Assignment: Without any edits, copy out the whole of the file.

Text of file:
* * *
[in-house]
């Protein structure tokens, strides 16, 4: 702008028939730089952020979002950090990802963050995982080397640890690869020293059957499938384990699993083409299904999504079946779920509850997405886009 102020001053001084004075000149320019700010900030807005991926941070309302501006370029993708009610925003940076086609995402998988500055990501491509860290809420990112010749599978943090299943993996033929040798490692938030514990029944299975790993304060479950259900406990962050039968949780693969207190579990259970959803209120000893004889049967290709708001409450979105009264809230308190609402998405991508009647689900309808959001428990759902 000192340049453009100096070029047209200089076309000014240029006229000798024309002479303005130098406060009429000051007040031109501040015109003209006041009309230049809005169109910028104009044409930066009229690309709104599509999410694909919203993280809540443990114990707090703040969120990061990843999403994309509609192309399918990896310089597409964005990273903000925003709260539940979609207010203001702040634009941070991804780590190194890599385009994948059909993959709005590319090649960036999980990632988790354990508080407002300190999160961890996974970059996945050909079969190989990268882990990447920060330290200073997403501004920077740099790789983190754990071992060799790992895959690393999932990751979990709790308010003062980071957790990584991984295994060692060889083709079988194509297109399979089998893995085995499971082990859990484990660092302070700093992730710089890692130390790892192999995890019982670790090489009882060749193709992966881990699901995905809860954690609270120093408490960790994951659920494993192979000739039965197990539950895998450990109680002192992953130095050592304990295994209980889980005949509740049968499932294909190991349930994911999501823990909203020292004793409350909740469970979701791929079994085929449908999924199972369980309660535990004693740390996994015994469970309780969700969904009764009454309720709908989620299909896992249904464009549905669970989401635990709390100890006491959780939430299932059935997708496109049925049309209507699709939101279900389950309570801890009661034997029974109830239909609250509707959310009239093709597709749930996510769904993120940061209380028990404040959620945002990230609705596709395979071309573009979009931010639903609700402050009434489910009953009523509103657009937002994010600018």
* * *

[in-house]
């Protein structure tokens, strides 16, 4: 702008028939730089952020979002950090990802963050995982080397640890690869020293059957499938384990699993083409299904999504079946779920509850997405886009 102020001053001084004075000149320019700010900030807005991926941070309302501006370029993708009610925003940076086609995402998988500055990501491509860290809420990112010749599978943090299943993996033929040798490692938030514990029944299975790993304060479950259900406990962050039968949780693969207190579990259970959803209120000893004889049967290709708001409450979105009264809230308190609402998405991508009647689900309808959001428990759902 000192340049453009100096070029047209200089076309000014240029006229000798024309002479303005130098406060009429000051007040031109501040015109003209006041009309230049809005169109910028104009044409930066009229690309709104599509999410694909919203993280809540443990114990707090703040969120990061990843999403994309509609192309399918990896310089597409964005990273903000925003709260539940979609207010203001702040634009941070991804780590190194890599385009994948059909993959709005590319090649960036999980990632988790354990508080407002300190999160961890996974970059996945050909079969190989990268882990990447920060330290200073997403501004920077740099790789983190754990071992060799790992895959690393999932990751979990709790308010003062980071957790990584991984295994060692060889083709079988194509297109399979089998893995085995499971082990859990484990660092302070700093992730710089890692130390790892192999995890019982670790090489009882060749193709992966881990699901995905809860954690609270120093408490960790994951659920494993192979000739039965197990539950895998450990109680002192992953130095050592304990295994209980889980005949509740049968499932294909190991349930994911999501823990909203020292004793409350909740469970979701791929079994085929449908999924199972369980309660535990004693740390996994015994469970309780969700969904009764009454309720709908989620299909896992249904464009549905669970989401635990709390100890006491959780939430299932059935997708496109049925049309209507699709939101279900389950309570801890009661034997029974109830239909609250509707959310009239093709597709749930996510769904993120940061209380028990404040959620945002990230609705596709395979071309573009979009931010639903609700402050009434489910009953009523509103657009937002994010600018």